"Just kind of taking it one step at a time and not trying to do too much or push it too hard," Gorzelanny said.

Gorzelanny is throwing 70 feet as he builds strength toward bullpen sessions and ultimately, game action.

He's still shooting for being ready on Opening Day, but is taking a cautious approach. So is manager Ron Roenicke.

"If we're midway through March when he throws a game, we still feel like he's on track and as long as there's no setbacks, we're going to be close," Roenicke said. "We're going to be close with him to figure out if he's going to be ready or not."

Even if Gorzelanny feels fine physically, the Brewers will monitor his pitch location and could decide to give him some work in games somewhere in their system if location is an issue come the end of camp.

Roenicke fine with home-plate collision rule

Roenicke on replay rules and plate collisions

PHOENIX -- Brewers manager Ron Roenicke met with league officials on Monday to go over the use of instant replay in Major League Baseball this season, and in the process also got clarification of the home-plate collision rule, which will also take effect.

Roenicke said he feels good about the instant replay process now that he knows what it is and how it will work. Managers get one call challenge in the first six innings, then any replay decisions in the seventh, eighth and ninth are at the discretion of the umpiring crew.

"The umpires, they're on the same kind of feeling that we [managers] are. They want to get the plays right," Roenicke said.

As for the home-plate rule, Roenicke said it's not much different from what the Brewers' catchers have been working on in Spring Training.

"You've got to give the baserunner a lane to slide in, which we've always told our catchers anyway," he said. "Give them a lane to slide in, put your foot on the corner of the plate and catch the ball deep so you can make a tag. If they do it that way, there's not going to be any change."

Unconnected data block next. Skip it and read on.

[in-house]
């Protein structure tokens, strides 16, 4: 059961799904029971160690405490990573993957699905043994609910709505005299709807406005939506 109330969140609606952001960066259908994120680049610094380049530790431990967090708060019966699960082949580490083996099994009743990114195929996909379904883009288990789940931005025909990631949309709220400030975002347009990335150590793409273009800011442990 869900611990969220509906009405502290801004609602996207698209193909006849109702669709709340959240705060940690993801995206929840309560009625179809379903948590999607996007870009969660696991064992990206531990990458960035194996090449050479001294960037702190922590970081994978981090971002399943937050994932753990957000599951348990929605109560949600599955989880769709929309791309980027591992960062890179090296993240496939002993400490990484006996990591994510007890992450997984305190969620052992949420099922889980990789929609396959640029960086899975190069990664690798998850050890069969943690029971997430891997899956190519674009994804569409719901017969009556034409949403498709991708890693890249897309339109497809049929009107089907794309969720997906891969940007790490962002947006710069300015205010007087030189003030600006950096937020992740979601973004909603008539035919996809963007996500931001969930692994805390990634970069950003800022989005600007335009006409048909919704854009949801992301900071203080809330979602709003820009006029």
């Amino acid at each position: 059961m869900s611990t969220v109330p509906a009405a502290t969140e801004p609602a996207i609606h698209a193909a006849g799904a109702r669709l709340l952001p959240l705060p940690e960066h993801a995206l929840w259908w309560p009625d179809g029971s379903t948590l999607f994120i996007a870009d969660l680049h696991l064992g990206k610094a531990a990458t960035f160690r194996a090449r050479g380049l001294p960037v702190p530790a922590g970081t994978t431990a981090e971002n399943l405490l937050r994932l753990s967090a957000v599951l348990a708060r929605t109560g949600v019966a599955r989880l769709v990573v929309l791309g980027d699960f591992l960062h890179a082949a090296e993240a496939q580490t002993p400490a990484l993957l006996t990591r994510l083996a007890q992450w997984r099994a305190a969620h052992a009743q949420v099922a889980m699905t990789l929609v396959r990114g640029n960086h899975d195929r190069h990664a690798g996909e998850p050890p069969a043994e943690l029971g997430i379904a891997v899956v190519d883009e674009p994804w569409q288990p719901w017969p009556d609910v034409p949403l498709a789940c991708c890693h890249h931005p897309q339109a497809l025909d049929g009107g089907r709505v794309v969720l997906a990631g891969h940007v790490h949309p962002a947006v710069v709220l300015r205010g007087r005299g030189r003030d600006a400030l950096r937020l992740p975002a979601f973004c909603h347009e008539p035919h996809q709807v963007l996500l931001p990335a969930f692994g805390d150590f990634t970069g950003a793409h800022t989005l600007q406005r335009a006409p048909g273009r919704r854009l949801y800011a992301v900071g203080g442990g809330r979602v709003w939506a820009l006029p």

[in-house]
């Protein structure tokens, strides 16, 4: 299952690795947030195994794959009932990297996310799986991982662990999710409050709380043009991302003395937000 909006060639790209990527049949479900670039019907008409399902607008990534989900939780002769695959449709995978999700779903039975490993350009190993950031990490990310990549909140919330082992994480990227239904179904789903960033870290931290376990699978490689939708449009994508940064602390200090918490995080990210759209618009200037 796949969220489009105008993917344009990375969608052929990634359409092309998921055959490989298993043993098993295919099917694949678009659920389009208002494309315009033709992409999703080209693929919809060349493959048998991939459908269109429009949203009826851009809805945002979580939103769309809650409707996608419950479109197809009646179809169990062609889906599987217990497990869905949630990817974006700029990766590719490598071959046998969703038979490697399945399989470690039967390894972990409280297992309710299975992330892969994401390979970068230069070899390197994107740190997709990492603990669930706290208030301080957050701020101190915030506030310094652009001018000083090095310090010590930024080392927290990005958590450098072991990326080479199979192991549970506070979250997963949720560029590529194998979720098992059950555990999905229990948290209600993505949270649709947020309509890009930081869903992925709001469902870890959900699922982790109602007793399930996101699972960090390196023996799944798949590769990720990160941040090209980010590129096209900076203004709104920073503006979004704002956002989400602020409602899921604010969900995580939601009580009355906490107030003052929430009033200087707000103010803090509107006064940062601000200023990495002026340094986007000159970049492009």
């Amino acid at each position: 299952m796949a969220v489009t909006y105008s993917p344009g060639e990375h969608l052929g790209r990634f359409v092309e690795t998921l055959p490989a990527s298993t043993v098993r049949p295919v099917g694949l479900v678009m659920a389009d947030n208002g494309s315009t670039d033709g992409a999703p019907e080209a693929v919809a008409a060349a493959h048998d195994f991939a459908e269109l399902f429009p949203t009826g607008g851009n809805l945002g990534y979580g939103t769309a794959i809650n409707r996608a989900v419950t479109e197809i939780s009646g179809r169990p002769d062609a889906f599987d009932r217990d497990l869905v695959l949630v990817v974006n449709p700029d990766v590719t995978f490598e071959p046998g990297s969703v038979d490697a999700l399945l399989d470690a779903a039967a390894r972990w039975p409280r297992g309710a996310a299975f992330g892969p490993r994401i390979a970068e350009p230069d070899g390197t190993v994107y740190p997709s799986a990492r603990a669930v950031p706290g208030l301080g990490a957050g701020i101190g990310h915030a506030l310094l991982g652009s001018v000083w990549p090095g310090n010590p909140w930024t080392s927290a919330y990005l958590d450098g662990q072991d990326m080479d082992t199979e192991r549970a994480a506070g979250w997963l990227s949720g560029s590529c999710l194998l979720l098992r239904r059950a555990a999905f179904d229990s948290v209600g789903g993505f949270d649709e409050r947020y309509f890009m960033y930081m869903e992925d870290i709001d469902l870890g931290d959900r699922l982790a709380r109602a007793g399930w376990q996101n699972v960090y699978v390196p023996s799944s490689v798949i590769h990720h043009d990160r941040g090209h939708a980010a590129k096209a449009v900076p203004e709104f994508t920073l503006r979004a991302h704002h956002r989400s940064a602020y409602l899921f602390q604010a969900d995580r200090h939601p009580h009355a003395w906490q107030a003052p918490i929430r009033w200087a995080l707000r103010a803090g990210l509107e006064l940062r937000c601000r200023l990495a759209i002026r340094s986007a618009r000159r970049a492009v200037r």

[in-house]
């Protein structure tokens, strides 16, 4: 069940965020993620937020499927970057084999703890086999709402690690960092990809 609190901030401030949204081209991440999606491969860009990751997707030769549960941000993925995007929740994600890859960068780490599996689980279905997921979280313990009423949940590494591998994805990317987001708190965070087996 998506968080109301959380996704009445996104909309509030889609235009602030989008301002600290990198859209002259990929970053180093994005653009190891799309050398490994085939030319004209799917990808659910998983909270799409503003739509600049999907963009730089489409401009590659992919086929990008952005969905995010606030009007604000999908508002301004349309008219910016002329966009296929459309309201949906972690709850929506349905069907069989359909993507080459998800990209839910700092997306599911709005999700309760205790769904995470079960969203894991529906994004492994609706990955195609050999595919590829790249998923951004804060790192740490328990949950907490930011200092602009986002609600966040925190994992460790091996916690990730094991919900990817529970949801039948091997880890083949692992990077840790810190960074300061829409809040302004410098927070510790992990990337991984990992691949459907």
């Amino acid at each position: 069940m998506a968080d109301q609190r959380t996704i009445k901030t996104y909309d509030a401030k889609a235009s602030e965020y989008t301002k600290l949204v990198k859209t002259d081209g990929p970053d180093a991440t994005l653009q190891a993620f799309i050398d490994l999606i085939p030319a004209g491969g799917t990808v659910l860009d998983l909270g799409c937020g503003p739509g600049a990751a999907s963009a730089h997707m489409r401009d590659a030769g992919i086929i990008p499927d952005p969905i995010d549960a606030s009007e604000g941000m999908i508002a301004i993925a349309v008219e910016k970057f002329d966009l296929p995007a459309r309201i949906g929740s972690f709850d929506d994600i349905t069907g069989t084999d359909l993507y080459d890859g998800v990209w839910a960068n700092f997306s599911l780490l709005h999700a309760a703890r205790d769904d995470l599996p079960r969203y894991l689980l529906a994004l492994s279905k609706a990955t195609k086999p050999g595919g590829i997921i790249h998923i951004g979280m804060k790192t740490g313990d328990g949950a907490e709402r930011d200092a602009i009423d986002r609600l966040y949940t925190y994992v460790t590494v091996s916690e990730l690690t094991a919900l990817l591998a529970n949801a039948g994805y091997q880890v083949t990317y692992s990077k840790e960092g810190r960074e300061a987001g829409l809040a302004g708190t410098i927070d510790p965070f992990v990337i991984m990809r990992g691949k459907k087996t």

Roenicke added that the Brewers will teach baserunners to slide so as to avoid deliberately ramming into catchers at the plate to jar the ball loose, which is now a rules violation.

Gomez goes deep during intrasquad game

Outlook: Gomez one of the best power-speed options

PHOENIX -- The Brewers took the field at Maryvale Baseball Park for a three-inning intrasquad game on Tuesday. The purpose, manager Ron Roenicke said, was to get some young pitchers in a more relaxed atmosphere, for hitters to get game-like situations and to work on bunt defenses.

The "visiting" team won, 4-1, led by a first-inning, two-run home run from Carlos Gomez. Gomez connected off right-hander Brooks Hall. Lefty Wei-Chung Wang struck out two and walked two in his inning of work.

Non-roster invitee Mitch Haniger homered off right-hander David Goforth in the top of the third. Right-hander Kevin Shackelford worked a scoreless inning.

"The pitchers need to throw more strikes, get ahead," Roenicke said. "But this is why we do it. The offense was really good. You don't expect the offense so early [in Spring Training]."